After Being Cleared, Challenges Still Await for Marquise 'Hollywood' Brown
Lights. Camera. Hollywood.
The Ravens announced Tuesday that Marquise "Hollywood" Brown passed his physical and he is finally making his highly-anticipated training camp debut today.
The first-round pick is expected to be a significant weapon in the Ravens' passing game this season, but The Athletic's Jeff Zrebiec took an in-depth look at the challenges Brown could face moving forward.
It's been a long road to recovery for Brown since suffering a Lisfranc foot injury in January, and completely getting over that injury could be difficult.
Veteran cornerback Jimmy Smith underwent surgery to repair a Lisfranc injury in 2014. Smith played in just eight games that season and told Zrebiec he still feels some complications almost five years later.
"[I]t is a reminder of the challenges that the former Oklahoma standout will face when he's fully cleared to return to the field," Zrebiec wrote. "Making the transition from college to the pros and making an immediate impact has proven especially difficult for recent first-round receivers. Brown has to find a way to buck that trend, all while dealing with an injury that can linger."
Brown's speed is one of his biggest strengths, and it's a reason why doctors and the Ravens will be sure to ease him back with caution. But there's also plenty of reason for optimism.
Along with Smith, Zrebiec noted that former Ravens offensive tackle Ricky Wagner started all 16 games in 2015 after suffering a Lisfranc injury the previous year.
"The Perelman School of Medicine at the University of Pennsylvania released a study in 2015 that concluded that nearly 93 percent of NFL players who sustained injuries to the mid-foot area returned to play in less than 15 months and with no downturn in their performance," Zrebiec wrote.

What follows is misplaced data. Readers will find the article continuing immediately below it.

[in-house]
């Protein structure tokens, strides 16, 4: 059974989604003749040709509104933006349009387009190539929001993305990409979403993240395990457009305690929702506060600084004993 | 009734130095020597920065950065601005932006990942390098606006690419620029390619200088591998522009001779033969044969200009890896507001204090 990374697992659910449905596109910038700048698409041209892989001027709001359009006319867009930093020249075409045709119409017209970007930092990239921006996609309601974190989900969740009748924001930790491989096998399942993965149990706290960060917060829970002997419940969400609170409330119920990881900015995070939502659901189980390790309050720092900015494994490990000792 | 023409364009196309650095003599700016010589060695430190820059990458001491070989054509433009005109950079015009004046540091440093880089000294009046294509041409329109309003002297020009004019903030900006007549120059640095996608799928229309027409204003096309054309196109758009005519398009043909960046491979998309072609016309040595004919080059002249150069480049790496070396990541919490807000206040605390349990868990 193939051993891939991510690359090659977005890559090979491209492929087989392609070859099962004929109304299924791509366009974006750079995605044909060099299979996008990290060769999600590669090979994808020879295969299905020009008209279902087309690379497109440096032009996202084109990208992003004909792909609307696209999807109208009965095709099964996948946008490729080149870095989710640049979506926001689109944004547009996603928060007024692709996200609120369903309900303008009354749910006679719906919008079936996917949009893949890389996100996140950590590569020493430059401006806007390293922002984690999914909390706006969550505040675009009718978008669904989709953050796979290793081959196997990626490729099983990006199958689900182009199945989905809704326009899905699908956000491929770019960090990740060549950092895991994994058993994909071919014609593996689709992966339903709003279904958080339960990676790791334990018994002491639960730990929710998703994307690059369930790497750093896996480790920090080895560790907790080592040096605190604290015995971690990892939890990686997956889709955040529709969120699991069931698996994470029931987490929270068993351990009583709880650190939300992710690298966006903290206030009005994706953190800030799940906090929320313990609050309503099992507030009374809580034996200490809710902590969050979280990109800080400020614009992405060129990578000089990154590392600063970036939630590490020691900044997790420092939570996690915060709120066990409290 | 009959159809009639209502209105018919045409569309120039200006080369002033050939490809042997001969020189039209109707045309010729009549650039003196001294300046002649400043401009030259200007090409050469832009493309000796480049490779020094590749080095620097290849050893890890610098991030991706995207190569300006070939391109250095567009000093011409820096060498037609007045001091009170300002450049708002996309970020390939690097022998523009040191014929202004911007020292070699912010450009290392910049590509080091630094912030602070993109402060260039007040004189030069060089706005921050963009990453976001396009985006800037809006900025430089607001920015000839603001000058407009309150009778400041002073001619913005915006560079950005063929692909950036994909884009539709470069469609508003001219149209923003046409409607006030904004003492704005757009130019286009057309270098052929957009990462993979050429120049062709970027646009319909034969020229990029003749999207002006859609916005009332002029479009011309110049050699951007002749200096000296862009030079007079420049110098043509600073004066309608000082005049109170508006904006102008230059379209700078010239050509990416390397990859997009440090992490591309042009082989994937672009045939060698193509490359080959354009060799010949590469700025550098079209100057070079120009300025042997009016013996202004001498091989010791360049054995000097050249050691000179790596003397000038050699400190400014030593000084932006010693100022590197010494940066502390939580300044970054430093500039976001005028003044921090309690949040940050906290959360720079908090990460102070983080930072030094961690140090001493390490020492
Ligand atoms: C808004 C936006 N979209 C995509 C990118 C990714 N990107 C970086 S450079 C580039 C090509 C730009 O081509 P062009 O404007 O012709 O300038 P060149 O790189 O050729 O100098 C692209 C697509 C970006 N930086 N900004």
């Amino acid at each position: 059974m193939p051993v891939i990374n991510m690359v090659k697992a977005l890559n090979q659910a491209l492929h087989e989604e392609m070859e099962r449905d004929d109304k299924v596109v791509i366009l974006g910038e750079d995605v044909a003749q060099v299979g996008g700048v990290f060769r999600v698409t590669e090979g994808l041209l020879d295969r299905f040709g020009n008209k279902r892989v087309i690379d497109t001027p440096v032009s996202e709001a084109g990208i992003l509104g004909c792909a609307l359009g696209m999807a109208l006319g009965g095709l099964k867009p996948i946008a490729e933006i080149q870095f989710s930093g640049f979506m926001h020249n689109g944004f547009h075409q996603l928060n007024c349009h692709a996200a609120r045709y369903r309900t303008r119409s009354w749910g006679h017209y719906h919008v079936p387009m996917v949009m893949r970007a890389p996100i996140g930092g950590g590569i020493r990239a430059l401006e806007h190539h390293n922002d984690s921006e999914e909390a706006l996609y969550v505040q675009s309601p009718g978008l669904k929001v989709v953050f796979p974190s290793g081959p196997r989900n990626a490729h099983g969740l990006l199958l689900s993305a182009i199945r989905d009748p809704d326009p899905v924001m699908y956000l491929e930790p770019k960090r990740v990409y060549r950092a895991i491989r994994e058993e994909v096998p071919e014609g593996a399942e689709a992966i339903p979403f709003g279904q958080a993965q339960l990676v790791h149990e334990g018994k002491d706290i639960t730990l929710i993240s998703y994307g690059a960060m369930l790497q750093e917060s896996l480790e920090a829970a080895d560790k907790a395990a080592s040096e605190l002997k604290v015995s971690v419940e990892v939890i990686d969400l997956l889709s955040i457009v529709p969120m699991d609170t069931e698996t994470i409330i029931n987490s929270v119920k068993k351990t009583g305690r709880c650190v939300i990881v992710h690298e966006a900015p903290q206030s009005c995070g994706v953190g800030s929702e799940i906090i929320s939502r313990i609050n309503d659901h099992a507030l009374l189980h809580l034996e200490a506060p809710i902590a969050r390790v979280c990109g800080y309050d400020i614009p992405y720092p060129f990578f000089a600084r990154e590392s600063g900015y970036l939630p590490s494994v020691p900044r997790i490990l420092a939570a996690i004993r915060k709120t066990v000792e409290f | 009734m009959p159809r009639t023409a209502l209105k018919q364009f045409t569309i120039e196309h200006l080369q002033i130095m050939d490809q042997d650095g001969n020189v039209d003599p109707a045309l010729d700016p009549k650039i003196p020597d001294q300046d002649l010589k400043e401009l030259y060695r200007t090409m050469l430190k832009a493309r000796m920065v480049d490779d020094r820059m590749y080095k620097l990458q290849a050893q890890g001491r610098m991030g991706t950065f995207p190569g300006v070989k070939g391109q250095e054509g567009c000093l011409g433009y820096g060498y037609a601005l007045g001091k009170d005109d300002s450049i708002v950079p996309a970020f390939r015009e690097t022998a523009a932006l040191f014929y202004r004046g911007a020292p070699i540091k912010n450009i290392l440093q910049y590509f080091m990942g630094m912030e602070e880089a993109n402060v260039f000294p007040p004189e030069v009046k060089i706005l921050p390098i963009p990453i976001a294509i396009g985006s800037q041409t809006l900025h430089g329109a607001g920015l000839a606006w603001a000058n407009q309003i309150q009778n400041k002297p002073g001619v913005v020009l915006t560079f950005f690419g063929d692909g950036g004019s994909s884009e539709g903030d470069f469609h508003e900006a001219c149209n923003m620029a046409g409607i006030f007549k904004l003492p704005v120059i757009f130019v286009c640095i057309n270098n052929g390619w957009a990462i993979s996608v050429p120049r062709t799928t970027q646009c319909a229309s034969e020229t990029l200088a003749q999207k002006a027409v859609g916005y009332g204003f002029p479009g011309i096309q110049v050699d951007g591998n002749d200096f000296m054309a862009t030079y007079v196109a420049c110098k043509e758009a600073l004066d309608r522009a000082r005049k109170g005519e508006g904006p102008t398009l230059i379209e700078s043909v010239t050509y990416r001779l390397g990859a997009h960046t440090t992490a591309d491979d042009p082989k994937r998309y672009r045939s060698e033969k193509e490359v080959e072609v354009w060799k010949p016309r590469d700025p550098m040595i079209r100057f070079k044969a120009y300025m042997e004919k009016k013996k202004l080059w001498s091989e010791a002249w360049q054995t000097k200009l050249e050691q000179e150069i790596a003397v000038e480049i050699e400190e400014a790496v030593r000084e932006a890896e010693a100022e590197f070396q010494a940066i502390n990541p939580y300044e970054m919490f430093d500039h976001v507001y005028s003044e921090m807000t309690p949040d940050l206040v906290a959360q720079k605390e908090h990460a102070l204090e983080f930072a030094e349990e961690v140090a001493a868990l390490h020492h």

While Brown hasn't been able to practice up to this point, he's been active during training camp and looks to be putting in extensive work on the weights.
"When he first steps onto the practice field this summer, all eyes will be on him," Zrebiec wrote. "By the start of the regular season, a Ravens team that prioritized adding offensive speed and explosiveness around Jackson needs its first-round pick to be up to speed."
How Ed Reed Became One of the NFL's Greatest Safeties
Ed Reed is considered one of the greatest safeties in NFL history, and he'll officially cement his legacy as a Pro Football Hall of Famer on Saturday.
In the countdown to the induction ceremony in Canton, ESPN's Jamison Hensley looked back at how Reed got to that point.
Reed's arrival in Baltimore happened almost unexpectedly. Holding the 24th pick in the 2002 NFL Draft, the Ravens watched all 23 of their top prospects come off the board.